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I am trying to implement the huffman algorithm for compression, which requires writing bits of variable length to a file. Is there any way in C++ to write variable length data with 1-bit granularity to a file?

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5 Answers

No, the smallest amount of data you can write to a file is one byte.

You can use a bitset to make manipulating bits easier, then use an ofstream to write to file. If you don't want to use bitset, you can use the bitwise operators to manipulate your data before saving it.

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The smallest amount of bits you can access and save is 8 = 1 byte. You can access bits in byte using bit operators ^ & |.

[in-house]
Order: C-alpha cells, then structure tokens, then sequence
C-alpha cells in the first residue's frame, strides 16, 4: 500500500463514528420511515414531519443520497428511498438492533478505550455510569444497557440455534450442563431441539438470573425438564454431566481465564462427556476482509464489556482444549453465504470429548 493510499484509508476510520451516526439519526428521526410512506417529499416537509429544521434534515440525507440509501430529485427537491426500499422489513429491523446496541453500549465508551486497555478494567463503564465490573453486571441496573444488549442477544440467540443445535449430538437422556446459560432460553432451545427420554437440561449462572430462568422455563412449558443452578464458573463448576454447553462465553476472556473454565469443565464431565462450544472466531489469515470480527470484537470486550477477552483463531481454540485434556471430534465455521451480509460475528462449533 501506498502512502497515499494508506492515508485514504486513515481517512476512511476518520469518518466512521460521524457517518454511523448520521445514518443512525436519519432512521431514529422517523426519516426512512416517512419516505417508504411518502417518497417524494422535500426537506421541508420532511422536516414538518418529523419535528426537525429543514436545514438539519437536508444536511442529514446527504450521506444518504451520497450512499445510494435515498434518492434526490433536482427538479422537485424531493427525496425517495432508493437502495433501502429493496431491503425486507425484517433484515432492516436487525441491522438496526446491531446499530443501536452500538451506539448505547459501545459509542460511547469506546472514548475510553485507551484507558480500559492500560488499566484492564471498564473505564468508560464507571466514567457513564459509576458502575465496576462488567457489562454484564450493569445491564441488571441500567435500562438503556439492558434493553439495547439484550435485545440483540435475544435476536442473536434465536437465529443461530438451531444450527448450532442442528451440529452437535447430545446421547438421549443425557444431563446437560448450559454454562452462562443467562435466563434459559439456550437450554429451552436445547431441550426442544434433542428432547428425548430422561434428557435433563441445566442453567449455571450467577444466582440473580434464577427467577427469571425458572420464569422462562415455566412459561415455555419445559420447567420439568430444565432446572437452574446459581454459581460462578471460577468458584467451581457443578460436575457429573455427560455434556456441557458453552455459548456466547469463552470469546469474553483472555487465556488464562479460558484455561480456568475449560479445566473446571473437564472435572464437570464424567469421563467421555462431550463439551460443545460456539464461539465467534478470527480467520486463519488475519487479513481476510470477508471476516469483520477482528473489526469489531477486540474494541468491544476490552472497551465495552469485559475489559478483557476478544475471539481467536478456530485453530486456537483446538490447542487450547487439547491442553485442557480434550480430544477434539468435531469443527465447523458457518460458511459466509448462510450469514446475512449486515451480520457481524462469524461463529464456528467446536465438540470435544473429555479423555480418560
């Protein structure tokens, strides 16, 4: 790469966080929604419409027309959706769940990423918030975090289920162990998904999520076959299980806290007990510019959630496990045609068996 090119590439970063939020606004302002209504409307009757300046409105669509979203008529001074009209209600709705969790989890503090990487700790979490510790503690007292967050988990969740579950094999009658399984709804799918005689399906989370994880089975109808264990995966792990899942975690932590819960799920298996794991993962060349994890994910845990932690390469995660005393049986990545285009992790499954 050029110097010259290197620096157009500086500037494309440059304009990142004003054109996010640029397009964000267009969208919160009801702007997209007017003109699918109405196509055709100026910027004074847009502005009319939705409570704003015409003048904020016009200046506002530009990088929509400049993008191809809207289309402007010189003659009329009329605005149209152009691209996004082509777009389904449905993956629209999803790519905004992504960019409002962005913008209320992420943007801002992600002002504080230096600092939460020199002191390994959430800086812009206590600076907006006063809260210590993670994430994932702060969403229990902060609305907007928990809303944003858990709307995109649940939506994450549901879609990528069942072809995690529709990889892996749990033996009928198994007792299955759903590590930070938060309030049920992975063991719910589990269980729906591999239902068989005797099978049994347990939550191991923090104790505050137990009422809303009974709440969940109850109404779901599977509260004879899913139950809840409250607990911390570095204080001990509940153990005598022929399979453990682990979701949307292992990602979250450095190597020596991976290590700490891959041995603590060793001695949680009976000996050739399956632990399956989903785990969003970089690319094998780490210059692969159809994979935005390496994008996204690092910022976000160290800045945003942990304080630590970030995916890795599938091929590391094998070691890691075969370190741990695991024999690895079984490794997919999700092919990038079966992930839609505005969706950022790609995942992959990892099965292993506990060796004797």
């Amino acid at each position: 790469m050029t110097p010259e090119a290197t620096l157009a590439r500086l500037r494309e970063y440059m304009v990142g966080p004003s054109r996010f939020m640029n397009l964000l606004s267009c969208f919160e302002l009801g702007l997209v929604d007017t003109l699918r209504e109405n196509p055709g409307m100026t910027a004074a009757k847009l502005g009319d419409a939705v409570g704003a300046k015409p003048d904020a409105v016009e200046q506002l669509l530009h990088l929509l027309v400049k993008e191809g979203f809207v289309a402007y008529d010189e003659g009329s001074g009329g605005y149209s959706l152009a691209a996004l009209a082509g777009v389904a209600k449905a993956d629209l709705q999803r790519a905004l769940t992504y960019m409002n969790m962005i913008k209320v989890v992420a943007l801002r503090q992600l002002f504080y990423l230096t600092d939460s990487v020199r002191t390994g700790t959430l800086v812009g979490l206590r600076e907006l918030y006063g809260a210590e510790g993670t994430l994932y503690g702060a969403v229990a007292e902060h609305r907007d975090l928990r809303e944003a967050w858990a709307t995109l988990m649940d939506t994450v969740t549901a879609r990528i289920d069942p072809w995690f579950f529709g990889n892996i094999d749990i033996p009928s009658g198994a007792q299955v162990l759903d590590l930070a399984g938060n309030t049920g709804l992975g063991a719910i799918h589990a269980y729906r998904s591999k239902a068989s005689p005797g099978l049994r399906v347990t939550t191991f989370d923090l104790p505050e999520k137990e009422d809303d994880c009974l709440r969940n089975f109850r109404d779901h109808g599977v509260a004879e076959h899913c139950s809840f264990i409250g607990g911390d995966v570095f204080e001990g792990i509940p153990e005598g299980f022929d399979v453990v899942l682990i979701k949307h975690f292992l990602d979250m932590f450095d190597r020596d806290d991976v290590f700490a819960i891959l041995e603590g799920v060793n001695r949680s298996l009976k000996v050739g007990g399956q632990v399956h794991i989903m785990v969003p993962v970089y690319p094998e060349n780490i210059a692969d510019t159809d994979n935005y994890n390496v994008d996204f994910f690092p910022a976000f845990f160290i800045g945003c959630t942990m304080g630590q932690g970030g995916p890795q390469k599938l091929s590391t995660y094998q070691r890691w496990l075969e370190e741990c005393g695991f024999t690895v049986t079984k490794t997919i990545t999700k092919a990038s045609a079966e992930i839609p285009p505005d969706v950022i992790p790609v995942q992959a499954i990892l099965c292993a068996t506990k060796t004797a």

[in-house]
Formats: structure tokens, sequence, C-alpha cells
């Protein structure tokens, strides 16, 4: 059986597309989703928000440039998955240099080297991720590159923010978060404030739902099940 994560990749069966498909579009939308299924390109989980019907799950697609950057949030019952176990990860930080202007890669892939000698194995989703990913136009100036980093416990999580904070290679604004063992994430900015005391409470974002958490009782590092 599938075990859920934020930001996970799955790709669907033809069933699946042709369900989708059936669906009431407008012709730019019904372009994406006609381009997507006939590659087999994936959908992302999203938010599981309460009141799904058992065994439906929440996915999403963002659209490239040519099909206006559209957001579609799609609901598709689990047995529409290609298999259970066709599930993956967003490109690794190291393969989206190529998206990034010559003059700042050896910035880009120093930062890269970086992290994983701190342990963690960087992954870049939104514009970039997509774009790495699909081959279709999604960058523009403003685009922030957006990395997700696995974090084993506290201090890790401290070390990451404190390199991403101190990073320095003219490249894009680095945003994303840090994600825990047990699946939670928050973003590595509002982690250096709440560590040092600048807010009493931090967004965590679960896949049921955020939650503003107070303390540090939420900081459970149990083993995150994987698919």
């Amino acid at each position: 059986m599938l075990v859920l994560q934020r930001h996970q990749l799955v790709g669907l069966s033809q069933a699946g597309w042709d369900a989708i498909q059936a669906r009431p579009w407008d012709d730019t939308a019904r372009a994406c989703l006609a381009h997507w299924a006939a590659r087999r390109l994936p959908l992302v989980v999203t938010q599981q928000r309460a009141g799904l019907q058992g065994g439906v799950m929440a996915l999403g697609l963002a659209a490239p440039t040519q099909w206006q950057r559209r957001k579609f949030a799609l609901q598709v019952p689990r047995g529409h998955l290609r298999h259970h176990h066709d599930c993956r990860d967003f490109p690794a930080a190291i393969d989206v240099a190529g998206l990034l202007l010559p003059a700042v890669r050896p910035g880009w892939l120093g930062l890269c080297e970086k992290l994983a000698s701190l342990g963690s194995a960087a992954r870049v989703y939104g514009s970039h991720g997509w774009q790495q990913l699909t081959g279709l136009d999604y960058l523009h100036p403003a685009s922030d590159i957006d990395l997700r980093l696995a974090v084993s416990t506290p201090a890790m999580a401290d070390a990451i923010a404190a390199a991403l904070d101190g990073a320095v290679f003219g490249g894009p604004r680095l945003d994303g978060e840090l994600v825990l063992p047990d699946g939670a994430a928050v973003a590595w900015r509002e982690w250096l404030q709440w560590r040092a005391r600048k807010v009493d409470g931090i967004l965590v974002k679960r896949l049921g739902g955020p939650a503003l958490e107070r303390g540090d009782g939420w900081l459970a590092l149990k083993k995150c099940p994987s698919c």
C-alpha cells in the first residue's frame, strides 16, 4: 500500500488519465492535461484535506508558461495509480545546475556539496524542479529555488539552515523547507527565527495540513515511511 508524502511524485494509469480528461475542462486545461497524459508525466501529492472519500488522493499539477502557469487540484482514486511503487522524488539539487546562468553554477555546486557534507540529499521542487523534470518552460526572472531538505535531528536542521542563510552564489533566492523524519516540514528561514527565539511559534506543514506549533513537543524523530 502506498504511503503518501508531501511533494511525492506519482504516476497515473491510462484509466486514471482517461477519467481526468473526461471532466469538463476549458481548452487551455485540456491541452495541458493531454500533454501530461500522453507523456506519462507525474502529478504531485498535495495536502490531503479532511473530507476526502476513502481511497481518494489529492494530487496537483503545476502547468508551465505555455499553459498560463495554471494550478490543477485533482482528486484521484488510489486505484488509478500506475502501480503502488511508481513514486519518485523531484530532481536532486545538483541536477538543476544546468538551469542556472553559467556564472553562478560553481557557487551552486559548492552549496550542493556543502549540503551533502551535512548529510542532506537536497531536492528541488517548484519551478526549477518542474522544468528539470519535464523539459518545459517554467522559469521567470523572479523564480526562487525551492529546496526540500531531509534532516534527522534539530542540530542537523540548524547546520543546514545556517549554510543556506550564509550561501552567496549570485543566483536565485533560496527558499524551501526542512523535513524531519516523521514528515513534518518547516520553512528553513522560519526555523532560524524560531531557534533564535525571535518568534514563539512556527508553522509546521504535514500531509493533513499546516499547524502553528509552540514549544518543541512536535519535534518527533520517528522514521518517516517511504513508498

You can set n'th bit to 1 using:

my_byte = my_byte | (1 << n);

where n is 0 to 7.

You can set n'th bit to 0 using:

my_byte = my_byte & ((~1) << n);

You can toggle n'th bit using:

my_byte = my_byte ^ (1 << n);

More details here.

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klew's answer is probably the one you want, but just to add something to what Bill said, the Boost libraries have a dynamic_bitset that I found helpful in a similar situation.

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All the info you need on bit twiddling is here:
http://stackoverflow.com/questions/47981/how-do-you-set-clear-and-toggle-a-single-bit-in-c

But the smallest object that you can put in a file is a byte.
I would use dynamic_bitset and every time the size got bigger than 8 extract the bottom 8 bits into a char and write this to a file, then shift the remaining bits down 8 places (repeat).

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No. You will have to pack bytes. Accordingly, you will need a header in your file that specifies how many elements are in your file, because you are likely to have trailing bits that are unused.

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